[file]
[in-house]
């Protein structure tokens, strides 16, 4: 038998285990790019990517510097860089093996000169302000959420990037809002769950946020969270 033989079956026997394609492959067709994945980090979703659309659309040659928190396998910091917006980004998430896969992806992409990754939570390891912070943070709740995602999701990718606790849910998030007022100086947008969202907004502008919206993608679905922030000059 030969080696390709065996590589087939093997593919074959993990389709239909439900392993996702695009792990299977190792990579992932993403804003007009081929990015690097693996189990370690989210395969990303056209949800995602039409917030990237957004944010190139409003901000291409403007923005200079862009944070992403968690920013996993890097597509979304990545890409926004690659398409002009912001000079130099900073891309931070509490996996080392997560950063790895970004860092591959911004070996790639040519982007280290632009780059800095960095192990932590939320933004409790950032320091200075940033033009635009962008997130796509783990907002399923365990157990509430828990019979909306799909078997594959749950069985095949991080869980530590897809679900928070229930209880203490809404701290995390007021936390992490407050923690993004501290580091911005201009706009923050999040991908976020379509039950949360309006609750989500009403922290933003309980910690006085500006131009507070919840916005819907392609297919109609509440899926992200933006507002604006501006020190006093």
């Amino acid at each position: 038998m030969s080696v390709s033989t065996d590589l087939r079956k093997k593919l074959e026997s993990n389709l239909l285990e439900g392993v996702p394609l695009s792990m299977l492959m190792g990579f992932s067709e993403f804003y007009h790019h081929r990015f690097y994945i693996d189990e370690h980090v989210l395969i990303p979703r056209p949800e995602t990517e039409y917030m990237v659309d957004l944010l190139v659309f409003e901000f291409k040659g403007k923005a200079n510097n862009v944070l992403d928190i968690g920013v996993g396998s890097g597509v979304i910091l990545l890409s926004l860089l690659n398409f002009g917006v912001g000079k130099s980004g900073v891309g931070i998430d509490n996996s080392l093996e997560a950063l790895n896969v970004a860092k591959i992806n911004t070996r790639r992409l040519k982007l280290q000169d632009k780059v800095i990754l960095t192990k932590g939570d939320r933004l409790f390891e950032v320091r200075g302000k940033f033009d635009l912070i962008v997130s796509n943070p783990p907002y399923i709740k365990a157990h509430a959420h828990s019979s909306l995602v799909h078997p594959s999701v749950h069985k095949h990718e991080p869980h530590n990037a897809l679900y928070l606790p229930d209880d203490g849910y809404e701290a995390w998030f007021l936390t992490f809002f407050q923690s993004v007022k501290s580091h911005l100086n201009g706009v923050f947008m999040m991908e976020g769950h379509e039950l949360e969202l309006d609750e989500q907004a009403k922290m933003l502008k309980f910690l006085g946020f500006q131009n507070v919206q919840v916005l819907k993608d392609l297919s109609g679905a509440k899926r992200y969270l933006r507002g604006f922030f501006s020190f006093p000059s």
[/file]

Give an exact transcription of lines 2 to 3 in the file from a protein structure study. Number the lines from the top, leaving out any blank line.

């Protein structure tokens, strides 16, 4: 038998285990790019990517510097860089093996000169302000959420990037809002769950946020969270 033989079956026997394609492959067709994945980090979703659309659309040659928190396998910091917006980004998430896969992806992409990754939570390891912070943070709740995602999701990718606790849910998030007022100086947008969202907004502008919206993608679905922030000059 030969080696390709065996590589087939093997593919074959993990389709239909439900392993996702695009792990299977190792990579992932993403804003007009081929990015690097693996189990370690989210395969990303056209949800995602039409917030990237957004944010190139409003901000291409403007923005200079862009944070992403968690920013996993890097597509979304990545890409926004690659398409002009912001000079130099900073891309931070509490996996080392997560950063790895970004860092591959911004070996790639040519982007280290632009780059800095960095192990932590939320933004409790950032320091200075940033033009635009962008997130796509783990907002399923365990157990509430828990019979909306799909078997594959749950069985095949991080869980530590897809679900928070229930209880203490809404701290995390007021936390992490407050923690993004501290580091911005201009706009923050999040991908976020379509039950949360309006609750989500009403922290933003309980910690006085500006131009507070919840916005819907392609297919109609509440899926992200933006507002604006501006020190006093």
């Amino acid at each position: 038998m030969s080696v390709s033989t065996d590589l087939r079956k093997k593919l074959e026997s993990n389709l239909l285990e439900g392993v996702p394609l695009s792990m299977l492959m190792g990579f992932s067709e993403f804003y007009h790019h081929r990015f690097y994945i693996d189990e370690h980090v989210l395969i990303p979703r056209p949800e995602t990517e039409y917030m990237v659309d957004l944010l190139v659309f409003e901000f291409k040659g403007k923005a200079n510097n862009v944070l992403d928190i968690g920013v996993g396998s890097g597509v979304i910091l990545l890409s926004l860089l690659n398409f002009g917006v912001g000079k130099s980004g900073v891309g931070i998430d509490n996996s080392l093996e997560a950063l790895n896969v970004a860092k591959i992806n911004t070996r790639r992409l040519k982007l280290q000169d632009k780059v800095i990754l960095t192990k932590g939570d939320r933004l409790f390891e950032v320091r200075g302000k940033f033009d635009l912070i962008v997130s796509n943070p783990p907002y399923i709740k365990a157990h509430a959420h828990s019979s909306l995602v799909h078997p594959s999701v749950h069985k095949h990718e991080p869980h530590n990037a897809l679900y928070l606790p229930d209880d203490g849910y809404e701290a995390w998030f007021l936390t992490f809002f407050q923690s993004v007022k501290s580091h911005l100086n201009g706009v923050f947008m999040m991908e976020g769950h379509e039950l949360e969202l309006d609750e989500q907004a009403k922290m933003l502008k309980f910690l006085g946020f500006q131009n507070v919206q919840v916005l819907k993608d392609l297919s109609g679905a509440k899926r992200y969270l933006r507002g604006f922030f501006s020190f006093p000059s």